Essays in Applied Microeconomics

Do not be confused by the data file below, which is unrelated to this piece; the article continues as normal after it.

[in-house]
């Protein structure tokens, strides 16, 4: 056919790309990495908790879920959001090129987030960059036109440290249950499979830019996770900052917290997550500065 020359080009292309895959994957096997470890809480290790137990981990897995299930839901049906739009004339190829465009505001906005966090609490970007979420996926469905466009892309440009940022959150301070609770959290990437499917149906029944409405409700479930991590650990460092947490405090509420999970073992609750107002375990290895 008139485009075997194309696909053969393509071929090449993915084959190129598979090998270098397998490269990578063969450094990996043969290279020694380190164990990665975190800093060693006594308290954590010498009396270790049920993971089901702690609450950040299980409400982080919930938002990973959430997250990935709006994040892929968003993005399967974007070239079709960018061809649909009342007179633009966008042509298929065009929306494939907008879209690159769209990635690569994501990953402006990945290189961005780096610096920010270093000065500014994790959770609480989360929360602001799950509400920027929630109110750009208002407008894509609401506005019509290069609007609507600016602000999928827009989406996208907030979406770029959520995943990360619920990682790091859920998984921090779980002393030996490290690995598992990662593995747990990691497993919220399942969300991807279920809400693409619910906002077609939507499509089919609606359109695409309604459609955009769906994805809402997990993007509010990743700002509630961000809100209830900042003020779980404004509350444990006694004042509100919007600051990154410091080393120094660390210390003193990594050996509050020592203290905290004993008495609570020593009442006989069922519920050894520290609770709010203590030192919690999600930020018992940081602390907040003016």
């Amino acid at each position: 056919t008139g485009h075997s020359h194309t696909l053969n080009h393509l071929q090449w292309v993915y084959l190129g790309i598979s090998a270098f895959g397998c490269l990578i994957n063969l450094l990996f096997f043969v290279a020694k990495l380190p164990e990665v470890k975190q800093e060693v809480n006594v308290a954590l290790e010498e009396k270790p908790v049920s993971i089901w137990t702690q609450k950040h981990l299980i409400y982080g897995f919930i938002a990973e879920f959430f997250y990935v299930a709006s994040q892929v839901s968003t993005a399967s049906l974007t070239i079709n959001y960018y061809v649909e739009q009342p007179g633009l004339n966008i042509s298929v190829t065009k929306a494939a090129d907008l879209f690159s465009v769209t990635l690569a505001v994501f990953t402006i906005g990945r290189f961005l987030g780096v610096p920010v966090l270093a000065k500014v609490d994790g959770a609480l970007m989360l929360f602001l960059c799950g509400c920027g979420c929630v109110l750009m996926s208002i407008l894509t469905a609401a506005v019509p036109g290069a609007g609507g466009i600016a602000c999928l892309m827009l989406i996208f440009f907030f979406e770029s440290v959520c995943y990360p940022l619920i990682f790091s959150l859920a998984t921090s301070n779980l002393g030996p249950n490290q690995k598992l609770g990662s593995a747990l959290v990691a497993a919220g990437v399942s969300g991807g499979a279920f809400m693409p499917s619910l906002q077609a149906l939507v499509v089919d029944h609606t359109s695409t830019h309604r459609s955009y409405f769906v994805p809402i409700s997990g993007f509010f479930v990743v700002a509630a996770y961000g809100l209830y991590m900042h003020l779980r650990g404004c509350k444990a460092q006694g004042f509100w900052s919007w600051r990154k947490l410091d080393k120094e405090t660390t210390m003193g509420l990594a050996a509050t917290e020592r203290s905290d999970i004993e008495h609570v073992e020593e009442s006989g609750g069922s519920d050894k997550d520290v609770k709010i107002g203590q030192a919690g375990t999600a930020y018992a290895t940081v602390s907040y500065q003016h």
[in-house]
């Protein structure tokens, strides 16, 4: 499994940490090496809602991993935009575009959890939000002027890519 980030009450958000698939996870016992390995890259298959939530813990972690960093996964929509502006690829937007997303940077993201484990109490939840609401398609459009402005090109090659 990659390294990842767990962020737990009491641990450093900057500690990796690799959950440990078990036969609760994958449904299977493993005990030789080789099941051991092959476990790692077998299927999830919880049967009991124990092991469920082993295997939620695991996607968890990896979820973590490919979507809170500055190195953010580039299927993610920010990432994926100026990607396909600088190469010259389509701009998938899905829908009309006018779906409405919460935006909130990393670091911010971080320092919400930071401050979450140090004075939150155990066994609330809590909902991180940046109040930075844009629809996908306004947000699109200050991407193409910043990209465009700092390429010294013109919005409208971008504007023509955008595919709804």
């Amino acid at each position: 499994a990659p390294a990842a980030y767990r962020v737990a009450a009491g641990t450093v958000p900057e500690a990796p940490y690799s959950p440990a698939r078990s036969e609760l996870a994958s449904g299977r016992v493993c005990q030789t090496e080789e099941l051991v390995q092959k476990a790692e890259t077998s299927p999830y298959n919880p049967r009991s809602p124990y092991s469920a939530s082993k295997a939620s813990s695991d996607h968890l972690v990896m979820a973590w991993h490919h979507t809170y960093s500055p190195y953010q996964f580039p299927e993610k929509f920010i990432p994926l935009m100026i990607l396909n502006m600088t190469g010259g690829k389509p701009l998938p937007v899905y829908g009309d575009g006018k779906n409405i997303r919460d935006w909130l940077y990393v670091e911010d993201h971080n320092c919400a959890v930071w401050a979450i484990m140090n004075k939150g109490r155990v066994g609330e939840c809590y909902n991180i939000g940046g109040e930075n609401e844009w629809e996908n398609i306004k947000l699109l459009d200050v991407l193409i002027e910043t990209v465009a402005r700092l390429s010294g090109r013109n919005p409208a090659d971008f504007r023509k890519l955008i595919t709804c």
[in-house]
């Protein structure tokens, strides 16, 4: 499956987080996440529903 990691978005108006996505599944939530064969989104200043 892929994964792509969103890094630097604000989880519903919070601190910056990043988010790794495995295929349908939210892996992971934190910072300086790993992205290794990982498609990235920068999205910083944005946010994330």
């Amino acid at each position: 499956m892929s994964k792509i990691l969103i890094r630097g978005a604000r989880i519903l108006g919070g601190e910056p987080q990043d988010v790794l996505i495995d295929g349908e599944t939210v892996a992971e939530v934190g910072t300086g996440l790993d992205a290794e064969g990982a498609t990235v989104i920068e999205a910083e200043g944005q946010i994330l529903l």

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The direct effects of policies receive much attention; however, the indirect effects are understudied. This dissertation is the study of unintended consequences of policies designed to increase human capital. The first policy relates to health: the effect of restrictions on tobacco advertising, aimed at reducing cigarette consumption, on market-concentration. I find support for a positive relationship between restrictions on advertising and HHI in the tobacco industry. This represents an importance trade-off for policy makers: on one hand, advertising restrictions are likely to smoking, and on the other hand, by leading to an increase in market-concentration, they may be giving more power to tobacco companies. The second policy relates to education: conditional cash transfers to girls enrolled in secondary school, aimed at increasing educational outcomes and bridging gender gap in education. I analyze the impact of having an eligible older sister on educational outcomes of younger siblings, separately for brothers and sisters. I find that conditional cash transfers are successful in increasing enrollment of girls of eligible cohorts but have no impact on the enrollment of younger ineligible cohorts of boys and girls.